Thus began a deep dive by Wang to understand the inner workings of menswear. Since 2015, he’s visited more than 180 suiting, shirting, and fabric manufacturers around the world, primarily in Huddersfield, England, Italy and China. This led to an intrinsic shift in the company. Wang refocused the brand on making the best garments possible. 

Wang explains. “We have our own team of designers and tailors and design a truly bespoke pattern for each client. This means our English silhouette looks like it was made in London, our Milanese silhouette looks made in Milan, our Neapolitan in Naples, and our Roman in Rome. We also source the top fabrics globally, and hand sew each and every visible stitch to not just create the best-looking garment, but one that moves with one’s body as well.”

He adds, “We make clothing that is designed to look and feel right on the individual, not just the six-foot-one, 160-pound model in a magazine.”

In an increasingly online world, where whatever one wants is but a click away, Wang’s business model is very much old school. While walk-ins are welcome at his bricks-and-mortar storefront, 90 percent of sales of suits, shirts, trousers, and overcoats are made via face-to-face, by appointment only consultations. Wang say this is by design and also out of necessity.

“ESQ is very much analog in a digital world and I much prefer it that way. I strongly believe in the importance of building relationships. Once we have someone’s measurements and their pattern is cut, it’s easier to show them new seasons of cloth via email, but we much prefer to see our clients in person,” he says.

Wang credits his company’s steady growth to grassroots marketing, relying heavily on networking, referrals and word-of-mouth. Press coverage in publications like Vanity Fair, Chicago Magazine and Splash have also proved invaluable in building a national clientele.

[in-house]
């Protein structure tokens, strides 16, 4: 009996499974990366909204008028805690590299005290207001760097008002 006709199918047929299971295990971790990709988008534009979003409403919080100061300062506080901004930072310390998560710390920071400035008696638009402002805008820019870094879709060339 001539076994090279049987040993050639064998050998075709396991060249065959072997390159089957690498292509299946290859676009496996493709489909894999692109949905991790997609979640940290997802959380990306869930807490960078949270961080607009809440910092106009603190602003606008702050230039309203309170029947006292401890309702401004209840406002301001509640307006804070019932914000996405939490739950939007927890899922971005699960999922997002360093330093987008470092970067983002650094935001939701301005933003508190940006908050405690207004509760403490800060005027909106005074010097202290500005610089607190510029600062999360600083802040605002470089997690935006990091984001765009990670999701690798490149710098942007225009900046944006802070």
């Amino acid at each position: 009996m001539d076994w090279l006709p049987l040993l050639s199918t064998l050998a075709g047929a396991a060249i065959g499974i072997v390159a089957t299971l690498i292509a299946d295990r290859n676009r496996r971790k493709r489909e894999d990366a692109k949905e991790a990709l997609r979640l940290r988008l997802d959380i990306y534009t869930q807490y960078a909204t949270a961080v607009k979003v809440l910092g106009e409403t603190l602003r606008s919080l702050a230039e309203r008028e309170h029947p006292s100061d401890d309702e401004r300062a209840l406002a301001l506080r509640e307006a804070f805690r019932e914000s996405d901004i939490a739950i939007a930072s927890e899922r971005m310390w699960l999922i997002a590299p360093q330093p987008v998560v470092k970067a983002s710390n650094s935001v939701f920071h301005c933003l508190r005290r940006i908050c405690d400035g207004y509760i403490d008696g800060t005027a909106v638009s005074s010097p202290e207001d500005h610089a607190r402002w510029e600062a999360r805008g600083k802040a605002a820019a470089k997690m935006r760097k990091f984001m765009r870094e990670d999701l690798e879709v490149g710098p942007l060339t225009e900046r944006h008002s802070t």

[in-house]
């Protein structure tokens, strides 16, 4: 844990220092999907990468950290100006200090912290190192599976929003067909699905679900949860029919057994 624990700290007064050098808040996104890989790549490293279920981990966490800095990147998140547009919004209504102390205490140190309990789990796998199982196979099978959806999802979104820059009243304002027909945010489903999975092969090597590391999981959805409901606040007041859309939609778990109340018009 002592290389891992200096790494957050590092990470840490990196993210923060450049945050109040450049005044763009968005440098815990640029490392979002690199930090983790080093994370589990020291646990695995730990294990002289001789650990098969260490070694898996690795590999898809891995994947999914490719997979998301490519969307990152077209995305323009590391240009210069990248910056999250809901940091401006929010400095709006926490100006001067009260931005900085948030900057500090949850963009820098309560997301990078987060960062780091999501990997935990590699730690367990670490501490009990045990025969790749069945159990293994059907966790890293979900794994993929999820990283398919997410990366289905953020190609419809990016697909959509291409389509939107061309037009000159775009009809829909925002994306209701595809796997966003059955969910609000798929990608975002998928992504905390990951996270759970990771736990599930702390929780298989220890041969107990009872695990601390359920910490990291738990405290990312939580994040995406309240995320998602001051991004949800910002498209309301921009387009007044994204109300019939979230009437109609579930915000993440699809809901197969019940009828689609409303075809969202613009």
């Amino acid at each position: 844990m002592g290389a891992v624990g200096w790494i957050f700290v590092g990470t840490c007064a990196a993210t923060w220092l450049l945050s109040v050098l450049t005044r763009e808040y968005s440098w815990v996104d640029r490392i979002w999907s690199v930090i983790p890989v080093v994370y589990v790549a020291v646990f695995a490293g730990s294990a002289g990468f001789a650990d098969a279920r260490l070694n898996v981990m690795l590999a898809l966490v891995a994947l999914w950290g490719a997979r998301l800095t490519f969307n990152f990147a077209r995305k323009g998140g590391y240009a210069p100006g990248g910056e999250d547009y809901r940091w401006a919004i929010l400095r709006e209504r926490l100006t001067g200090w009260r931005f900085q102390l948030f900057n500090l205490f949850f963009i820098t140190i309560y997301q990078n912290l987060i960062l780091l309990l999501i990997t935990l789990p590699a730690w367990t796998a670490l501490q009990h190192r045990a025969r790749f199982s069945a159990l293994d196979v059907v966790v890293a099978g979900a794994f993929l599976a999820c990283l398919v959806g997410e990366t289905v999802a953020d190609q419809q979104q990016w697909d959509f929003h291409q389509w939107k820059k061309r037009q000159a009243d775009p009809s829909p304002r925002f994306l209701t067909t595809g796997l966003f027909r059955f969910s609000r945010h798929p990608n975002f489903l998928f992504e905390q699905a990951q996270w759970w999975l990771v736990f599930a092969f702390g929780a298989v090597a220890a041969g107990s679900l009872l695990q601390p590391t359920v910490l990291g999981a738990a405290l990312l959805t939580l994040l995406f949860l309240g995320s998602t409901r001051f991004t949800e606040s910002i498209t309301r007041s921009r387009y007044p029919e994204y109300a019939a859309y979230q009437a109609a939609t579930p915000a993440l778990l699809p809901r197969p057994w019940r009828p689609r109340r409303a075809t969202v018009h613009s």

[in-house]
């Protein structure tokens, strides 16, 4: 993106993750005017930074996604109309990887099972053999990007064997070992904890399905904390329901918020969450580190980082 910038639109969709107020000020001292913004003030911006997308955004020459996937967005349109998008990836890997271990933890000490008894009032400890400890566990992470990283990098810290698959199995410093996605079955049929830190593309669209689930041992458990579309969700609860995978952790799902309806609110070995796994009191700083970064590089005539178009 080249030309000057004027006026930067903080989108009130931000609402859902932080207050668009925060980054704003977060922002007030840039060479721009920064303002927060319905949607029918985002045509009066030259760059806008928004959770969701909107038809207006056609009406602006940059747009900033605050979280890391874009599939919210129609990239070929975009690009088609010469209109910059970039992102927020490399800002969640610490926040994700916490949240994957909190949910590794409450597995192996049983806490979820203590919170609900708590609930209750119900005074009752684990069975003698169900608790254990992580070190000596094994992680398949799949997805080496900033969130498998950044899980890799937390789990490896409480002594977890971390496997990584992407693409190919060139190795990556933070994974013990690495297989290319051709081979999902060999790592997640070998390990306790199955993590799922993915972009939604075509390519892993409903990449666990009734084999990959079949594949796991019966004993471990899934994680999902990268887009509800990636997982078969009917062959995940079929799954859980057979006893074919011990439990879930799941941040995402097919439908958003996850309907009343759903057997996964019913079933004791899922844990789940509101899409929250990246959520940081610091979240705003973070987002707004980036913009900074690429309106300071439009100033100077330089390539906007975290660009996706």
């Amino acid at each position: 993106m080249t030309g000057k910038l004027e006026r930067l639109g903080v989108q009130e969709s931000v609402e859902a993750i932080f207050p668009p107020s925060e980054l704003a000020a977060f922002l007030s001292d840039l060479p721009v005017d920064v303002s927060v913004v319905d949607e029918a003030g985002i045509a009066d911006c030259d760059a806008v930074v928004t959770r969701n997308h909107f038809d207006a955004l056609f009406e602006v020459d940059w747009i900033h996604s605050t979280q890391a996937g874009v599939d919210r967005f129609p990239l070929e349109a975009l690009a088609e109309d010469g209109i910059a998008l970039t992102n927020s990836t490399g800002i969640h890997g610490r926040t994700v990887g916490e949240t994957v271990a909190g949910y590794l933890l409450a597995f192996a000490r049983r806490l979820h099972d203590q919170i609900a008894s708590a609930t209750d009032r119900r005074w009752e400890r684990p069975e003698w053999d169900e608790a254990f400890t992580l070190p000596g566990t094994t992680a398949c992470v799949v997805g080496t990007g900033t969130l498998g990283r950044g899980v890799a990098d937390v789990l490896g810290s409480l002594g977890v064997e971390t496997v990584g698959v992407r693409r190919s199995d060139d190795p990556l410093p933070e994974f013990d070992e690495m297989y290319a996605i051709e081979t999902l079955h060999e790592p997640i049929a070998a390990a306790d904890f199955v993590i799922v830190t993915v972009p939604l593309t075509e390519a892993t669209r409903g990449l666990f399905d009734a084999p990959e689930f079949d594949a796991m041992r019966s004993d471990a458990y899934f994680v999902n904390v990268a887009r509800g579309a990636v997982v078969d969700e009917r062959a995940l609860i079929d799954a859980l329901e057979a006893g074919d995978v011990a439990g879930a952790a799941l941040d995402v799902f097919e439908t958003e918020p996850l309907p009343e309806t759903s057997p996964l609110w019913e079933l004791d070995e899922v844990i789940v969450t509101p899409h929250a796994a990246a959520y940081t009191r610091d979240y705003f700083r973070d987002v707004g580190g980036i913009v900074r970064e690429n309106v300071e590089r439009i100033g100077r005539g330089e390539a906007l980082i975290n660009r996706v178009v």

The biggest challenge Wang has faced is COVID-19. National stay-at-home orders preceded the planned grand opening of Wang’s new half-million-dollar showroom by a month. With people quarantined at home, in-person consultations were put on hold and weddings that had been booked for months were canceled or postponed, sales plummeted. Fortunately, as of early July, customers are returning to ESQ and sales are on a steady uptick.

Wang remains optimistic and steadfast to his goals for ESQ and custom menswear. “Throughout the pandemic, I’ve been able to keep my staff safe, both from a health and monetary perspective. I also believe we are well positioned for the future. While athleisure will dominate the menswear market moving forward, those seeking a professional, whether it be an attorney, wealth manager or investment banker, will expect that individual to dress the part. Fashion, especially the luxury menswear market, will be much more so about quality over quantity.”

While he believes you make your own luck, he credits the mentorship of his parents and the support of his wife with his success. “Entrepreneurship is extremely rewarding. Everything you get from it is quantifiable by the time and energy you put in. The older I get (he’s 34), the more I realize the importance of time. If entrepreneurship is something you’re passionate about, give it all that you have. Life’s too short for regrets.”